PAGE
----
Wednesday, June 7, 2017

TheYellow Path



   I’m digging through an old email account I haven’t looked at for a long time.  The Yellow Path is not a story, but a series of notebooks.  My ADD addled brain has never been very good at remembering details, and most thoughts occur to me as  mayflies floating on the surface of a stream that have to be snatched immediately from below as though I were a fish and recorded on anything handy or they’re lost to the ages.  J Alfred Prufrock said he’s measured out his life in coffee spoons.  I measured out mine in notebooks.
There is something specific I’m looking for I had called, years ago, “The Yellow Path”.

I’m digging through the email folder marked simply “Back Up”.  I can’t imagine what my living environment would be without the advent of digital folders.  I’d be a pack rat buried in towers of papers and composition books.  Ghosts of ideas that had their moment but won’t leave the room.  Instead I quickly caught on to emailing myself documents, long before cloud computing came along, and from these documents, a snapshot of lost times.

My consciousness has been measured out and spread like peanut butter over a dozen sites and emails and cloud accounts and places, and yes, even the old paper notebooks that litter my bookcases at home going back to 1973.  I had tried seriously to study shorthand thinking it would make my journals unreadable to others, before I finally realized the obvious, which is that no one wanted to read them.  Then the next obvious thing, that my handwriting is so densely encrypted that even the nosiest person would give up.  Sometimes even I can’t read what I’ve written over the years.  I may as well be an archaeologist pouring over Egyptian hieroglyphs.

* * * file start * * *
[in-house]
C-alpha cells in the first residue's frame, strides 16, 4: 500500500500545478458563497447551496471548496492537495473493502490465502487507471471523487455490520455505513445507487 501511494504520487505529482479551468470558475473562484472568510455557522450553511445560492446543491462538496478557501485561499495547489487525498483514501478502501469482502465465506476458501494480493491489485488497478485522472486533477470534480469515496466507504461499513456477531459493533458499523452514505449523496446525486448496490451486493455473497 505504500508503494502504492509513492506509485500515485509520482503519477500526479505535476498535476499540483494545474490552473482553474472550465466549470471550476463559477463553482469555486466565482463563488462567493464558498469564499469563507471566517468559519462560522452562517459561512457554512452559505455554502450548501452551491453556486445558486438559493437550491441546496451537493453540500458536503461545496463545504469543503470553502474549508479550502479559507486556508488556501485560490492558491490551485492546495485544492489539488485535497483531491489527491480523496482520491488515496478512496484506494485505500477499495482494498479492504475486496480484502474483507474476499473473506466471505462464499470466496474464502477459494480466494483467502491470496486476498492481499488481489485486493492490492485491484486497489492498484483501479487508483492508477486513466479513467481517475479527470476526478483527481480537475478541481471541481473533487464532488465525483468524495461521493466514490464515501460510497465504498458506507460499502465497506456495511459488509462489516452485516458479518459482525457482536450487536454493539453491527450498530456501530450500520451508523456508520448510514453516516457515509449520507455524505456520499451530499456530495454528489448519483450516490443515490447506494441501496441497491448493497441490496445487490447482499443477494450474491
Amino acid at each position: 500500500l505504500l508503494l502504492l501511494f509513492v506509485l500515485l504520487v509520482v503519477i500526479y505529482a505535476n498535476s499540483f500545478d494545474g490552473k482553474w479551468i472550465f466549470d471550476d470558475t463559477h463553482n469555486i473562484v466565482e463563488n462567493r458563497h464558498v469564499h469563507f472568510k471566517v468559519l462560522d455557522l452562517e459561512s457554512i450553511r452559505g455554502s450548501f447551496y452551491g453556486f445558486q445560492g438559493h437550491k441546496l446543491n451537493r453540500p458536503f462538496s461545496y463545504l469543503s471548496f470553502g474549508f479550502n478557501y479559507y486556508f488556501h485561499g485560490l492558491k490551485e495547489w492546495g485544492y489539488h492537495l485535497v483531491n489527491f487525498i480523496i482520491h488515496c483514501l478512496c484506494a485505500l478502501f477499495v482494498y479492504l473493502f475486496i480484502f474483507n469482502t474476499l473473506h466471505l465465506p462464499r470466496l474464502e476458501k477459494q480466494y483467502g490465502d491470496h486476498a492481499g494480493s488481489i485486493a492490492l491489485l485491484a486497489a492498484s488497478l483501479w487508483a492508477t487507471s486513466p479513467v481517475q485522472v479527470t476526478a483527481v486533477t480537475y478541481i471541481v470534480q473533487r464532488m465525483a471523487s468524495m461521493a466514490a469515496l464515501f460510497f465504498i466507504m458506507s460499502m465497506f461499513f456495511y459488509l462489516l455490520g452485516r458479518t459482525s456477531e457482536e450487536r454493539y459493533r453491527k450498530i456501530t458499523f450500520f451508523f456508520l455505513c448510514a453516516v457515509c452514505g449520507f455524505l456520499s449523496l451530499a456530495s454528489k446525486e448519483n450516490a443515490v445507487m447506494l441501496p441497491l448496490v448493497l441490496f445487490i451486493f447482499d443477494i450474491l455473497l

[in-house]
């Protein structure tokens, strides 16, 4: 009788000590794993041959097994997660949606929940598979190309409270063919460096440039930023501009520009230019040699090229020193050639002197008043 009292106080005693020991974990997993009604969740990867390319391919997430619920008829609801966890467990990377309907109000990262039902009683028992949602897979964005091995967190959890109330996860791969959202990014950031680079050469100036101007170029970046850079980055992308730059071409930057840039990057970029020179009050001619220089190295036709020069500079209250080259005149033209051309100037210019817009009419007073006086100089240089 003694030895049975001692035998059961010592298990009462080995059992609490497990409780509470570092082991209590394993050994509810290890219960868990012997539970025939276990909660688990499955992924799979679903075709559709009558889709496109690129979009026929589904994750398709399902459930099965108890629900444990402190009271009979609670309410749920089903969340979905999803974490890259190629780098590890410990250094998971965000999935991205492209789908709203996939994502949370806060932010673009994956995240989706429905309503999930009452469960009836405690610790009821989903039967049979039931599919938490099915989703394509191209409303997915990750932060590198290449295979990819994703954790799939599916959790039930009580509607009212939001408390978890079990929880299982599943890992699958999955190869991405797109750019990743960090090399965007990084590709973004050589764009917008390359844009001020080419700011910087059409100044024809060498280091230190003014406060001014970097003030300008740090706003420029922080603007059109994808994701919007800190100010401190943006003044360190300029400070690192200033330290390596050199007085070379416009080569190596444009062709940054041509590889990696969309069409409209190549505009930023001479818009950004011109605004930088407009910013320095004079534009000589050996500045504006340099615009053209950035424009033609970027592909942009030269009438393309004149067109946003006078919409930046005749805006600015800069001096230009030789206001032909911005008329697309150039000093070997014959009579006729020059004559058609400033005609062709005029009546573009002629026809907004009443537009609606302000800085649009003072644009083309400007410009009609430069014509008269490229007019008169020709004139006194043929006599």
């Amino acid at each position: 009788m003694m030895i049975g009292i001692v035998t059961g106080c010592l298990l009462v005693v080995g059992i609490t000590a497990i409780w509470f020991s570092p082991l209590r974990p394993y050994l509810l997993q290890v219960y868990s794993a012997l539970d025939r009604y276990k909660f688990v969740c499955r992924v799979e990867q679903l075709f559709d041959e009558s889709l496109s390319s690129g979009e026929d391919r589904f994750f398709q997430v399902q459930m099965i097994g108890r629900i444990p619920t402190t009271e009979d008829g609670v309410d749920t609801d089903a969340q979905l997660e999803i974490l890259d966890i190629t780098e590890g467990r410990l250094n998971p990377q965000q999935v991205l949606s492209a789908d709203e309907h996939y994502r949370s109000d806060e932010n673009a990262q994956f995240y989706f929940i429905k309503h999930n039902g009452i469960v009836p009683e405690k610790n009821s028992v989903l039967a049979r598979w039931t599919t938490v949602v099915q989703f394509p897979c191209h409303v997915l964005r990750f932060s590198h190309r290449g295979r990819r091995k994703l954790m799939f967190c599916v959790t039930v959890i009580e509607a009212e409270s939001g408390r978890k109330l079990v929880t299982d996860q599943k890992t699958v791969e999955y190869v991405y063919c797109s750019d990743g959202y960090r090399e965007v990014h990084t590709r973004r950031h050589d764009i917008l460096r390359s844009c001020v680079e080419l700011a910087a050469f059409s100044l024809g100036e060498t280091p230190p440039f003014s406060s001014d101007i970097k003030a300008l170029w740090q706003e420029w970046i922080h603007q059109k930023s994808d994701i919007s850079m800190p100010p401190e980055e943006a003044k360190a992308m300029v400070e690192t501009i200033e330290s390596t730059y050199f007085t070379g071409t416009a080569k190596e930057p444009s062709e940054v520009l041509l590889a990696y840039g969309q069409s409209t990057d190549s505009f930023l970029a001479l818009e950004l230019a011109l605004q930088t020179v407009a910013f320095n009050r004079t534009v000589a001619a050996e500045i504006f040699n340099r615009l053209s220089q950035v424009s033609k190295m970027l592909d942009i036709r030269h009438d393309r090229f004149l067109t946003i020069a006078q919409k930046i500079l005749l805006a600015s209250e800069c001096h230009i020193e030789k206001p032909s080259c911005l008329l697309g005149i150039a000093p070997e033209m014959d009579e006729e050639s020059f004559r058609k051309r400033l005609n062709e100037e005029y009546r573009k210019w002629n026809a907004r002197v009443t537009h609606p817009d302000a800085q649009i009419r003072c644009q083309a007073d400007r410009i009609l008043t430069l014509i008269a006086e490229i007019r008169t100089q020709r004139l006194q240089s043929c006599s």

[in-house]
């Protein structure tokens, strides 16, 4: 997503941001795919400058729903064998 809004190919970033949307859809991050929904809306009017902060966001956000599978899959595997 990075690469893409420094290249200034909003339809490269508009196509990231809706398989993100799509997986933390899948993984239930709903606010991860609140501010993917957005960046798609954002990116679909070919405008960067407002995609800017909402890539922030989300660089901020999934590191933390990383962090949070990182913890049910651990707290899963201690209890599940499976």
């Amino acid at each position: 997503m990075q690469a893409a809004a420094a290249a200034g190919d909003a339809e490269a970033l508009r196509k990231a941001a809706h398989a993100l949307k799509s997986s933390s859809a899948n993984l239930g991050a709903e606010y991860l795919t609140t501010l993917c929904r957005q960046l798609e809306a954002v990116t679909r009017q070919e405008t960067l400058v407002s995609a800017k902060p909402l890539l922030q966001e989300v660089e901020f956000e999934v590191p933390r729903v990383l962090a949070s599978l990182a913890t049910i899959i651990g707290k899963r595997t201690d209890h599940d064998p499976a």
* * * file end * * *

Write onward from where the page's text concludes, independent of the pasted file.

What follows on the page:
There they are, I’ve found the Yellow Path leading through the jungle of attachments of all kinds spanning some two dozen emails.   How to exercise.  How to clean a room.  How to clean my car.  Checklists and after-action notes, time capsule relics from my past self to me hoping to avoid making the same mistakes over and over.  But the same mistakes will always be made over and over, like ghosts reenacting a scene in a haunted house, refusing to rest no matter what you do.  

The Yellow Path simply refers to a physical notebook, a fancy little yellow one I bought at an art museum, decades ago, that fits into my jacket pocket, therefore portable for an on the spot reference wherever I go, in case I need to clean my car or give a story critique in the middle of a desert.  This is an another aspect of my life.  Though my road years ended decades ago, I’m still living on the road, evident of the things I can carry in my pocket.  For someone with an unreliable memory, that grows more melting with age, notebooks become a form of high art.  One of many vagabond things I can carry in my pocket becauseI’ve never really left the road, I’ve only stopped being a nomad.  Only the technology changes.  Before I carried very small books in my jacket pocket, like a monk with his precious codices. Now I have a cell phone that carries entire libraries.